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  • Writer's picturelaurenaliseschultz

The Horse and His Boy

Harry Potter and the Twilight Series are prominently stacked in the all the bookstore windows, perhaps helping you realize that adults can and often do enjoy the same novels as their children or their younger siblings. It might make you think back to your own childhood favorites – and maybe you’d like to pick up a copy of those beloved books for your kids, or even yourself. But there are even more gems hidden in the Children’s Section of the bookstore – and now is a great time to picked them up and let them transport you to another world.

Among them, The Horse and His Boy by C.S. Lewis should be at the top of your list. Many people have heard of The Lion, the Witch and the Wardrobe, the first in Lewis’s series The Chronicles of Narnia. Even if you’re not an avid reader of Children’s Literature or Fantasy, you’re probably aware of the many film adaptations of The Lion, the Witch and the Wardrobe, which include a BBC production in the 1980s and the Disney/Walden Media movie released in 2005. There were two follow-up movies that didn't perform very well in theaters, Prince Caspian and The Voyage of the Dawn Treader. But the rest of Lewis’s Chronicles enjoy less fame, and The Horse and His Boy is often over-looked by mainstream readers.

Among the rest of the series, the novel may seem less important because the story does not impact the overall fate of Narnia, yet readers will enjoy (re)discovering The Horse and His Boy. It is a story of numerous harrowing escapes and mistaken identity. The main character Shasta is one of Harry Potter’s many antecedents, in good company among all the orphans in Children’s Literature who discover that they are somehow special. Shasta, his fellow runaway Aravis and their talking horses Bree and Hwin may not be particularly complex characters, but the way that Lewis weaves together the story of their getaway with the tale of another escape will hold readers’ attention – almost as much as Shasta’s fearsome encounter with the great Lion Aslan.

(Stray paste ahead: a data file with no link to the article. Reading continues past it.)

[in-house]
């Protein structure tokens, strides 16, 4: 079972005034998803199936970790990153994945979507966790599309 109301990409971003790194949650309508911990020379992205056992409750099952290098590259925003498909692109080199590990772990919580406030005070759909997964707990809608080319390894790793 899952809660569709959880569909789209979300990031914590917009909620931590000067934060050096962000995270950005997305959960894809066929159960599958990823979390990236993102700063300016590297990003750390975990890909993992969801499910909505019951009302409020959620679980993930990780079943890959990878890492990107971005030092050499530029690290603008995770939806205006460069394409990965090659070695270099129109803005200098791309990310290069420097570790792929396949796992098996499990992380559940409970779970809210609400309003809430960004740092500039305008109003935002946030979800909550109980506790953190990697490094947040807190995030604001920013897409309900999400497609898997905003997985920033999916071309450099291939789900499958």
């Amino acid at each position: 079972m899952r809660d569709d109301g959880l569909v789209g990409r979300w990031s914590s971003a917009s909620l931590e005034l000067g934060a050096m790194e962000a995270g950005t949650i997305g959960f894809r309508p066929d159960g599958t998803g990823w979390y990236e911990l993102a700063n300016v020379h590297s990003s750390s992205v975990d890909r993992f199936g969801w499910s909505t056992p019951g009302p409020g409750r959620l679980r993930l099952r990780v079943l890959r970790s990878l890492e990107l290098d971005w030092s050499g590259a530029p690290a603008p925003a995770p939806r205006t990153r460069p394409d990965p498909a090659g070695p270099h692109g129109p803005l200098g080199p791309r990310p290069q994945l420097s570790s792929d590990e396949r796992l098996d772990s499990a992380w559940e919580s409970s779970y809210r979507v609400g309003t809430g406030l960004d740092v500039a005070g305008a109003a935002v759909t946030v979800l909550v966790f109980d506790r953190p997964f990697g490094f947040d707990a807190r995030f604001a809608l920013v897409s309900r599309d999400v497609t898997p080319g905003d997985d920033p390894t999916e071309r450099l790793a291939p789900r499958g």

Be aware that the novel isn’t exactly P.C. – Lewis contrasts the fair and noble Narnians with the swarthy, proud and selfish Calormenes, depicting the tensions between the West and the Middle East in very cut-and-dried terms. The white guys are the good guys here, without question, although there are some sympathetic Calormenes. If you’re giving this to your children to read, that is an important subject for discussion. But keep in mind that what Lewis probably thought was the most important element of his story: that ultimately Narnians and Calormenes alike had to submit to the authority of Aslan, who is wiser than even the most gentle and good of the Narnian kings and the most humble and beloved of the Narnian talking horses.

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